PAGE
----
Now to the even longer term: As racial progressivism gains ground over the coming decades and Whites feel less socially and economically privileged, it will only become easier to recruit young White people into White supremacy. It is tempting to frame this as a “last gasp,” of White dominance, but as I’ve argued in the past, non-Hispanic White minority America will look a lot like non-Hispanic White majority America. Not all Hispanics will assimilate into American Whiteness, nor will all Asians, but a sizable enough number, maybe even a majority, will ally themselves with White power under a variety of names. Some will be out and out White supremacists, as White Hispanics and the growing population of people with European and Asian ancestry claim their birthright; others will be Western chauvinists who claim to fight for “Western values,” a racist idea that unites both liberals and conservatives; still others will represent an American nationalism that claims to fight for all Americans, while declaring dissident members of minority groups to be un-American and fit only for repression.
It is necessary for Black Americans to recognize that this is our fault, that our insistence on freedom drives White supremacy to its greatest excesses and always has. The slave driver didn’t whip out of sadism, but to avoid being impoverished by our ancestors’ absence or murdered by them in his sleep. The Confederacy seceded from the Union because it feared an abolitionist movement started by Black fugitives and Black freedpeople. The Southern insurrection was definitively crushed under the weight of more than 200,000 Black soldiers and sailors. Maybe this is what Jefferson Davis was talking about when he claimed the South had been “cheated.” The lyncher didn’t lynch out of boredom, but because it was the only way he could stay on top. Jim Crow was a response to our organization and self assertion after emancipation.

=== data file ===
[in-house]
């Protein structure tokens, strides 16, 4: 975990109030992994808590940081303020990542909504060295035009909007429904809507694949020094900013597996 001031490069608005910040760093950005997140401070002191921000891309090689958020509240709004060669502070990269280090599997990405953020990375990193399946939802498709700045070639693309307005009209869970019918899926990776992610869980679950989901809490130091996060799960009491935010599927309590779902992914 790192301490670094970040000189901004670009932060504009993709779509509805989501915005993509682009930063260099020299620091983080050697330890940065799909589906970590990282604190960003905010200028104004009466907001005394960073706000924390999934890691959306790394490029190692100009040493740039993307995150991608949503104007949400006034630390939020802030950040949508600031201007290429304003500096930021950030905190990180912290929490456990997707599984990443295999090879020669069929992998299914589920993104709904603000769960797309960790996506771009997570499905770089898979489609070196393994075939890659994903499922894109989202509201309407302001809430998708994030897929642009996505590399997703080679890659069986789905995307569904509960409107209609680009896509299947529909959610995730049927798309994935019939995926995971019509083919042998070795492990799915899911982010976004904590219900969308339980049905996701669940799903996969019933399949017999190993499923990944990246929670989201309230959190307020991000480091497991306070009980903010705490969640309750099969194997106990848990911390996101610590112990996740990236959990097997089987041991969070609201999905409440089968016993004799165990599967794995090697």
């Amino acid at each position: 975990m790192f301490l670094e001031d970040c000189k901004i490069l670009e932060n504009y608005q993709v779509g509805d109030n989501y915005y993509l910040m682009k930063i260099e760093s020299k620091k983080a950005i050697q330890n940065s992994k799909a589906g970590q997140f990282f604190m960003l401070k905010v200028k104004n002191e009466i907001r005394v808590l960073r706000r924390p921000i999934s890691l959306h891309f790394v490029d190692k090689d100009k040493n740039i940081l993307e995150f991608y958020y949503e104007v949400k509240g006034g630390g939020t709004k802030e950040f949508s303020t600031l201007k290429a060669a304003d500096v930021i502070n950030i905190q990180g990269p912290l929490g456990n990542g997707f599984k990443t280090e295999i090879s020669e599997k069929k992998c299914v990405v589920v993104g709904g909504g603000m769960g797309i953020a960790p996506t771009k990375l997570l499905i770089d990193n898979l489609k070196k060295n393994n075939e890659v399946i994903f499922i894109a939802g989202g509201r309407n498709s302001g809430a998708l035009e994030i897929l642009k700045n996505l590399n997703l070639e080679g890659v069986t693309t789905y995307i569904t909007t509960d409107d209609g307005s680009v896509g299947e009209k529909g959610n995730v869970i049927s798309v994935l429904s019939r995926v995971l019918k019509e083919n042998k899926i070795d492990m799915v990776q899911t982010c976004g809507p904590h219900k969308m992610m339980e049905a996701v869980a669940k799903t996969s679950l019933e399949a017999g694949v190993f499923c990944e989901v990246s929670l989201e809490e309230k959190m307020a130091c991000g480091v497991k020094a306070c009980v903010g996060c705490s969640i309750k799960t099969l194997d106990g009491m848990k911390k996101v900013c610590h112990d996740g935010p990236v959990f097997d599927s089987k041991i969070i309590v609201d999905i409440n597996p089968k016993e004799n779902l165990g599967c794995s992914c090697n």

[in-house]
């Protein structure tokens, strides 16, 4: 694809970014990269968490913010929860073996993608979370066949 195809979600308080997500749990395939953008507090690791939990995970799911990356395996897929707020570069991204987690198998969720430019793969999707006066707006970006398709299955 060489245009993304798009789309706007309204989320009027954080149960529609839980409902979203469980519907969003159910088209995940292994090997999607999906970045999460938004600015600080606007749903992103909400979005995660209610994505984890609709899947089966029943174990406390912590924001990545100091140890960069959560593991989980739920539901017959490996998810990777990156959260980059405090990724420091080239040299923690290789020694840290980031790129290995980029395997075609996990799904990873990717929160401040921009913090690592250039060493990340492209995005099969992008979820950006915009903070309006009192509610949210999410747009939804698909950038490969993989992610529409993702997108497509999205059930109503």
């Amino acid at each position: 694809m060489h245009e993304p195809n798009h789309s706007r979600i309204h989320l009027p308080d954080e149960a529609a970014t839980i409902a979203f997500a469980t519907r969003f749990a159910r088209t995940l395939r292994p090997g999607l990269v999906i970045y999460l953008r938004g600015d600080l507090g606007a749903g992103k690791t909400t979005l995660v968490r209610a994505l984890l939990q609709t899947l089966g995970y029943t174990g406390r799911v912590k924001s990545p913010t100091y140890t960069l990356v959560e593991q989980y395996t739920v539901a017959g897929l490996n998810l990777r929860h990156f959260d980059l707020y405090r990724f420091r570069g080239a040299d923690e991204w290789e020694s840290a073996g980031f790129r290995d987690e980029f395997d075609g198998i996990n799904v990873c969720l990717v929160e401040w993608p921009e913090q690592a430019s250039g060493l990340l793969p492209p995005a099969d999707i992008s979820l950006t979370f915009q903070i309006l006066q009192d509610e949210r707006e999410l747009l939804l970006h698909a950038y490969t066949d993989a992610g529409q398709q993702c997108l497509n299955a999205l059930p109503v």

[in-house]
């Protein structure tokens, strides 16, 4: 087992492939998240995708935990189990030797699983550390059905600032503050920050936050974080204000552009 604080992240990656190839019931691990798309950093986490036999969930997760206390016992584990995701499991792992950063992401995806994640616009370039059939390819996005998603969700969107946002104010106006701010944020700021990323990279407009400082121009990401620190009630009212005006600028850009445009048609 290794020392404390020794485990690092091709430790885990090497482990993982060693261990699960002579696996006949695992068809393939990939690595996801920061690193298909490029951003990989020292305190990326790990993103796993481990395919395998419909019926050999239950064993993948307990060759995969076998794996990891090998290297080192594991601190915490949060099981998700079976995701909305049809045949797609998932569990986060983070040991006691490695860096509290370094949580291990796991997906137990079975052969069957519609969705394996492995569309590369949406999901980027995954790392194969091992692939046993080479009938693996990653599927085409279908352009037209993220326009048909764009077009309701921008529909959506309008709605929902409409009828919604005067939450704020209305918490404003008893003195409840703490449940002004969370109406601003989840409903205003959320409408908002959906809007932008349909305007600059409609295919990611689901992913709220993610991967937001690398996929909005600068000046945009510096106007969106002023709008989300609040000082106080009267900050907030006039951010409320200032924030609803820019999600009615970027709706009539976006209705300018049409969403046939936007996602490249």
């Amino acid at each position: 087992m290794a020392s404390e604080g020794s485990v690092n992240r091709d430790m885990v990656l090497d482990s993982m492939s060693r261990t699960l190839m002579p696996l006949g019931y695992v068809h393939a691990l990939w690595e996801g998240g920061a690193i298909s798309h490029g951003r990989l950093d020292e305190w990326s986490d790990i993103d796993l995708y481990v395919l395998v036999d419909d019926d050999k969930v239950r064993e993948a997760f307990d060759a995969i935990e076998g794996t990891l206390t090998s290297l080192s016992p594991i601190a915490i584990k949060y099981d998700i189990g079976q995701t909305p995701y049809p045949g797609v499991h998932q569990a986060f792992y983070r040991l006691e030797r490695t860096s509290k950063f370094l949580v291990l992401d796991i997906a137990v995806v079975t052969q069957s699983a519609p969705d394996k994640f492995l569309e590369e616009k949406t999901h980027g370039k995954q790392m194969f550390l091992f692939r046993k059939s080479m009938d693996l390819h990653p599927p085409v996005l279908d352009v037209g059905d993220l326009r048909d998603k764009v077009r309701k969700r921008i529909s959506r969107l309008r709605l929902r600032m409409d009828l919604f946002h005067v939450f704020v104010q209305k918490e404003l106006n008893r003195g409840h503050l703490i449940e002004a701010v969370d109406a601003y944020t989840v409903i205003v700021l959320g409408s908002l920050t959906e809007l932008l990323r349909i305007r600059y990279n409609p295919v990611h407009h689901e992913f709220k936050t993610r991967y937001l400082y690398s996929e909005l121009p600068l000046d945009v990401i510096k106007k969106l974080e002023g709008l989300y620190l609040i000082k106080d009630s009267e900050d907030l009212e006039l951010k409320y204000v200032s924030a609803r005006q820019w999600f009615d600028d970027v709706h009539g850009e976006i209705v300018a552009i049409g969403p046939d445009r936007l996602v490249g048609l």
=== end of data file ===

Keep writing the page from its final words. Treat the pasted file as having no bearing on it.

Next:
Republicans don’t dog whistle because they like the sound. The two major parties are what they are because Black Americans strangled Jim Crow through sheer strength of will, which drove millions of Whites into the Republican Party, which has been lurching rightward on anti-Black resentment ever since. The TEA party wasn’t an anti-tax movement, it was an insurgency against a Black president who rode to power on our struggle, even as he betrayed it, and broke open the deranged conservative id simply by existing. This, good reader, is the story of how we got Trump. When I say this is our fault, I don’t say it by way of apology. I say it with pride. If we’d let ourselves be peacefully oppressed, America would be a far more stable country. Instead, we’ve been giving the bastards hell since we got here and we’ve got a lot more hell to give, but we’ve got to accept that backlash, resentment and terror are the price of these victories and conduct ourselves accordingly. There has never been a time when the White supremacist impulse in this country faced our progress quietly, and as demographic trends portend a long life for White supremacist America, we should stop expecting anything like permanent freedom in this society as it exists, and start plotting a way out.
Since 1/6/2020, I’ve read knowledgeable, brilliant commentators trying to make sense of what’s going on and what’s to come. At the risk of sounding not just pessimistic, but arrogant, I think many are allowing their analytical skills to be hamstrung by a desire to see this problem go away before serious damage is done to the fabric of the social order. I, on the other hand, though no agent of chaos, can’t see any reasonable way that happens. I take no glee in saying this but neither can I afford to ignore it.
During the Cold War, diplomat and historian George Kennan argued that radio propaganda broadcast into the USSR and other Communist countries would cause them to collapse under their own, “internal contradictions,” which didn’t stop the West from engaging in a healthy regime of sabotage. America’s internal contradiction, which needs no outside assistance, is a “free,” society built on repression, an “equal,” society built on an imaginary biological hierarchy. The internalization of such a hierarchy at the core of the social psyche means that progress for those constructed as inferior will always outrage those who imagine themselves superior.
Trumpism already transcends Trump, because it created him. In the face of Trump’s indiscipline, selfishness and personal contradictions, we’ve seen Richard Spencer, Steve Bannon and others prepare to take the bounty they’ve reaped from Trump and carry it forward, not into the sunset, but a sunrise, a new day for their disease that has yet to see its noon. Prager U represents the will Conservatives have to smear their fact-bereft drivel across the cognitive landscape of the next generation. We may laugh today at their tone deaf, comical efforts to cultivate a young conservative movement, but as it did with high school textbooks, Youtube and Dylann Roof, Right wing extremism has a way of laying claim to the White imagination, even as it morphs itself into more palatable appearances, the better to lure in new soldiers. That’s because Whiteness is a feat of imagination and mythmaking, and as long as the mythology pays, it will live.